London Fog abandons a fearful Hancock

October 16, 1994|By Ross Hetrick | Ross Hetrick,Sun Staff Writer

HANCOCK -- Ralph E. Wachter, mayor of Hancock, walks into the small community museum in the basement of the town hall and goes to a corner where a 32-year-old gray raincoat is hanging.

"There's the first London Fog coat [made in Hancock]," said the genial former Calvert County school superintendent.

Pulling open the coat, he reveals hundreds of signatures of the first workers at the plant, which opened in 1962.

"By Lord, there's my namesake," the mayor said, pointing to one signature. "How about that, Betty Wachter. My first cousin. My Lord, I didn't know that was on there."

Now that raincoat, along with a spade used in a 1980 expansion and plaques with the names of retirees, will become another relic of Hancock's lost past -- sharing room with crates from defunct orchards, a crossing signal from a torn-up railroad and paraphernalia from the C&O Canal, the overgrown 19th century artery of commerce that runs alongside the Potomac River just outside the Western Maryland town.

On Thursday, the large, pink, one-story London Fog factory, just four blocks from the town hall on Pennsylvania Avenue, will stop production, ending the jobs of 280 workers. For this small town nestled in the mountains about 20 miles west of Hagerstown, that's no small blow.

"London Fog is taking this town off the map," said Tom Taormina, a retired cook, as he stood on Main Street last week. "It's not fair to these people for as hard and as long as they've worked for them."

The fate of the plant was sealed last month when London Fog workers in Baltimore and Williamsport voted to accept a two-year contract that included provisions to close the Hancock plant and a smaller cutting operation in Williamsport, with about 60 workers. The contract also calls for staffing cuts at a retooled Baltimore plant, which will reopen in January with a reduced work force of 220.

The company also plans to expand its Eldersburg administrative and distribution center, which now has about 500 workers.

The arrangement ended a bitter six-month struggle between the Amalgamated Clothing and Textile Workers union and the Darien, Conn.-based raincoat and outerwear company, which had threatened to shutter all three plants and shift all production overseas.

So, for just a few days more, London Fog tractor-trailer trucks will continue to trundle down Hancock's Pennsylvania Avenue, their back doors bearing the slogan: "There's a lot of your life in London Fog."

And in this tight-knit community of about 2,000 people, there's more truth to that than any ad copywriter could have imagined. The London Fog plant -- one of three major employers here -- was a place where families worked and fellow workers became like family.

"Actually, you get closer to some people in here than your own family," said Pam Hartman, a 17-year veteran of the plant and the president of the ACTWU local there.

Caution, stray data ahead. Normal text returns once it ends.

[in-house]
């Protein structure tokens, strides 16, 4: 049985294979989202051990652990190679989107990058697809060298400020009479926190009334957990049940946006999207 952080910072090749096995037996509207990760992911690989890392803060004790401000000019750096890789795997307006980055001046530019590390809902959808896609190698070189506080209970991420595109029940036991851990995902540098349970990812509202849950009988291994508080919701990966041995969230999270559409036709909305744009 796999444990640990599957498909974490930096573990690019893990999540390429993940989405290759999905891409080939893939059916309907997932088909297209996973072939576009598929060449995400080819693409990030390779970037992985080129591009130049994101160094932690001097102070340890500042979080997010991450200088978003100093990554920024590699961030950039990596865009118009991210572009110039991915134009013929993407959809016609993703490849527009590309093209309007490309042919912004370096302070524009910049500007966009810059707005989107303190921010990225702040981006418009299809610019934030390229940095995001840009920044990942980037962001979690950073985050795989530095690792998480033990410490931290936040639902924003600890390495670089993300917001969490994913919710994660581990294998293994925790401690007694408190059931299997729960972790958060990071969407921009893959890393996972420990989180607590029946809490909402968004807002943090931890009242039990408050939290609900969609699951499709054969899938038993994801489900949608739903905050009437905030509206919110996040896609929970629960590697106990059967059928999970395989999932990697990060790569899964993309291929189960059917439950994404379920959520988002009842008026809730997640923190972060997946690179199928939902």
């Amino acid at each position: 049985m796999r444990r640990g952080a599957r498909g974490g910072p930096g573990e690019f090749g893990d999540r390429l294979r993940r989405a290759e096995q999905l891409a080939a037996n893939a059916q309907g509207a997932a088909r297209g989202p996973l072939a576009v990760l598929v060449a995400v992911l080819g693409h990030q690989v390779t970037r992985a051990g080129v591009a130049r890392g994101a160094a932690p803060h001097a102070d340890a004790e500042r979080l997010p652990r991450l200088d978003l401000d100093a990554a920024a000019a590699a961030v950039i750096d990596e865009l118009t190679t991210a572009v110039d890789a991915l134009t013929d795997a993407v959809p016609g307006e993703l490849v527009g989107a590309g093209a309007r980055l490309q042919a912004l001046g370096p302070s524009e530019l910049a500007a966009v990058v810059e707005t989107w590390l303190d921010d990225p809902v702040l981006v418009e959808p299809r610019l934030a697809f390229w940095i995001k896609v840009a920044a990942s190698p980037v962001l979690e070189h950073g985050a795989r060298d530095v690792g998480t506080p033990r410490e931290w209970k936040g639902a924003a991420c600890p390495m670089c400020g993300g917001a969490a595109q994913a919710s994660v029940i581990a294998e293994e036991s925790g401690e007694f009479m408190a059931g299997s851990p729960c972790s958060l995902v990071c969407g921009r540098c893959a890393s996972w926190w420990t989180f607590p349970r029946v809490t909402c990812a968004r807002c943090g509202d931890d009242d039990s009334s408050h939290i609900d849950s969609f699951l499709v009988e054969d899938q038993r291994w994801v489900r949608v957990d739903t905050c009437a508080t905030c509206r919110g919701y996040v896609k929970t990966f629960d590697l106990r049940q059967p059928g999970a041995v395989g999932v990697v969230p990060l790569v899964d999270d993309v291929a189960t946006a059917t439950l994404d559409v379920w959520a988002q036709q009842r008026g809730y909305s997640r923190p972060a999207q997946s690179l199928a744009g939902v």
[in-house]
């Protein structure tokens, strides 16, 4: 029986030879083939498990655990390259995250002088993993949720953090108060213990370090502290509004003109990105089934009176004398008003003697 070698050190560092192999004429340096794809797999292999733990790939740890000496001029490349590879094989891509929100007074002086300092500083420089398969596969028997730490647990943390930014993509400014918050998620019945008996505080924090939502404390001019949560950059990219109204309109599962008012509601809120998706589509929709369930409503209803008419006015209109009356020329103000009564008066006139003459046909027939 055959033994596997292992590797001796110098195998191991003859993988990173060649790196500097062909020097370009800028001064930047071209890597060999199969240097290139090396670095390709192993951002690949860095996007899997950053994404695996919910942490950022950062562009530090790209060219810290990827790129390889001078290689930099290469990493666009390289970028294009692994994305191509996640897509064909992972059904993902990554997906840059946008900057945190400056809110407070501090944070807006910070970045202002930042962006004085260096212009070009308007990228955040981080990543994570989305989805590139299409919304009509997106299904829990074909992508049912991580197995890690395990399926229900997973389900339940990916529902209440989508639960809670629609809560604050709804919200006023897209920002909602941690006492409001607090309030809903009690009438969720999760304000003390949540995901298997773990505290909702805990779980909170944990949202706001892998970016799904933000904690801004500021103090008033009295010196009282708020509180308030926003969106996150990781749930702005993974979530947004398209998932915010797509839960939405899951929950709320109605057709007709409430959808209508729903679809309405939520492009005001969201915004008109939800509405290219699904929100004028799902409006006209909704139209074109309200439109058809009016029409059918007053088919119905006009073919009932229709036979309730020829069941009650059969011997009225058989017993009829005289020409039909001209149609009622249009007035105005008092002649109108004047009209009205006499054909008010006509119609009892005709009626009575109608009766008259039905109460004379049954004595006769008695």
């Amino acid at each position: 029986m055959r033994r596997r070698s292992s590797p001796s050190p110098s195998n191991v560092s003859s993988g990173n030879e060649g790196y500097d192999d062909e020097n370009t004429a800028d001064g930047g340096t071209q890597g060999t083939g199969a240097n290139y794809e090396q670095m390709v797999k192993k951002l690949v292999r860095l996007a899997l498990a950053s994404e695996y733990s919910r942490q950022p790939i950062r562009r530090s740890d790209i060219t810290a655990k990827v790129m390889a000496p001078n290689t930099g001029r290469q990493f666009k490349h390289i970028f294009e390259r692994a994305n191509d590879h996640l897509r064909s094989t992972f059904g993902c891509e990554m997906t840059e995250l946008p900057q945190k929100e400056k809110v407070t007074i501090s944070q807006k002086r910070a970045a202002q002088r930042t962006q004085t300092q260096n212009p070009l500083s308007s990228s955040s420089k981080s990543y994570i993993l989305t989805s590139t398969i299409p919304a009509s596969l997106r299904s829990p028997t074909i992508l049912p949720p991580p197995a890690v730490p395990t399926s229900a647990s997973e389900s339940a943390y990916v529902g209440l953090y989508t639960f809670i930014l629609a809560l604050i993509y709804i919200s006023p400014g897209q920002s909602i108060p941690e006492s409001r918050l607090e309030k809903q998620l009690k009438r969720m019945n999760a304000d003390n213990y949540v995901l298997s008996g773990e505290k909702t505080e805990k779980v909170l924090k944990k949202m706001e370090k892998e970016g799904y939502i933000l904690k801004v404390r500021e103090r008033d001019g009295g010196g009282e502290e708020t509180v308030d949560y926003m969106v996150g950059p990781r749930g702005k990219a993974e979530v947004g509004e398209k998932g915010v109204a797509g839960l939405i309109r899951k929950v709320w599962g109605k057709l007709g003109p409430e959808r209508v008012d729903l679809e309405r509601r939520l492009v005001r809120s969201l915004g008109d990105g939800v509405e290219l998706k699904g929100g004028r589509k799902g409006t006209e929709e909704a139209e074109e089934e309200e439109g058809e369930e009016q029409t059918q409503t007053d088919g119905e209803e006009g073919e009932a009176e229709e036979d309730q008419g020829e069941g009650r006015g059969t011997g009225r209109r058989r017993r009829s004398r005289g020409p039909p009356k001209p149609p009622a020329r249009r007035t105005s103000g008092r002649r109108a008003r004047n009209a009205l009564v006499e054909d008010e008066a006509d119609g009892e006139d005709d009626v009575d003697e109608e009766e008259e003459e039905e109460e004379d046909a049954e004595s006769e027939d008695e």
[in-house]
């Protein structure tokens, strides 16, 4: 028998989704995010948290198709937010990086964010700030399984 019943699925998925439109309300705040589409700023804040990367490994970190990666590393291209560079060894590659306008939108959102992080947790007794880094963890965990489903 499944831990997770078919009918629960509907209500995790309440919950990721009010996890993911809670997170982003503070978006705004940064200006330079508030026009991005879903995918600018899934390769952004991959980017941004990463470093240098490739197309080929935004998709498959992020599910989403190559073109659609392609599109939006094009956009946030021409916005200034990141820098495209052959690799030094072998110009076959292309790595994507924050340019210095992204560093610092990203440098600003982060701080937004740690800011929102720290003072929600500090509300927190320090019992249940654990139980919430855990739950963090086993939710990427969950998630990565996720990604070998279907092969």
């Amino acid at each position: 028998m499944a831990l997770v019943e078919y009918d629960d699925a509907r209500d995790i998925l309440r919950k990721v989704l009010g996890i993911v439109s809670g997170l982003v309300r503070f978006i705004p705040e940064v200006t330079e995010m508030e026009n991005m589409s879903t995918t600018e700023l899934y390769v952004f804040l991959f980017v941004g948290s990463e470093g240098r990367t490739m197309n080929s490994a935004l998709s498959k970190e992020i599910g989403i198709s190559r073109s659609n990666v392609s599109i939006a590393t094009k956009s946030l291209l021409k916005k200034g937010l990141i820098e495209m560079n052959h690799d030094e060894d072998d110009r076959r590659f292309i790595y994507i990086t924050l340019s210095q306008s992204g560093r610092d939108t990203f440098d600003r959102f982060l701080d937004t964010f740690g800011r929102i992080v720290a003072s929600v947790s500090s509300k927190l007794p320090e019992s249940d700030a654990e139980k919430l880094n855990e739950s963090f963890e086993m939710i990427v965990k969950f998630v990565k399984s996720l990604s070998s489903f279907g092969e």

"We cry on each other's shoulders," said Mary Lee Munson, 55, a 23-year veteran.

"In 23 years, you've grown up with these people, you know their kids, you know their grandkids. You do things together outside the plant," she said. "It's more traumatic than losing any of my husbands," she said, referring to her four former spouses.

Hiring relatives was common at the plant, according to Dolores J. Fling, 59, a presser who has worked at London Fog for 20 years. "Your mother is a good worker, we'll hire you," she said, summing up the management philosophy.

In her own family, at various times, her mother, husband, son, daughter, daughter-in-law and grandson had worked at the plant.

"It's been good for me for 20 years. It's been good for my whole family," said Ms. Fling. "I don't think it [the closing] should have happened."

The work force consists mainly of women, many in their 40s and 50s who have worked there for decades, many bringing a second income to their families. And while the pay -- an average $16,000 a year -- was low compared to other industry jobs, the medical coverage was coveted.

"My insurance is what I need," said Ms. Fling, who suffers from high blood pressure and high cholesterol. With a maximum of 18 months' coverage -- six months of free benefits and 12 months at $166 a month -- she faces the prospects of not finding other coverage because of her pre-existing conditions.

"There are jobs in Hancock, but they don't have any benefits," she said. "We had it made here."

An education is at stake

For Rick and Sandra Kerr, much more than medical insurance is at stake. Both work at the plant and are losing their combined income of about $35,000. The only bright spot is the $9,429 they will receive -- before taxes -- in severance and other payments.

"It's terrible. It's heart-wrenching on us. It tears us apart," said Mr. Kerr, 44, who lives in a trailer with his wife and three children in Warfordsburg, just a few miles away over the Pennsylvania state line. "But there ain't a lot we can do about it because that's what they decided to do, and that's what they did."

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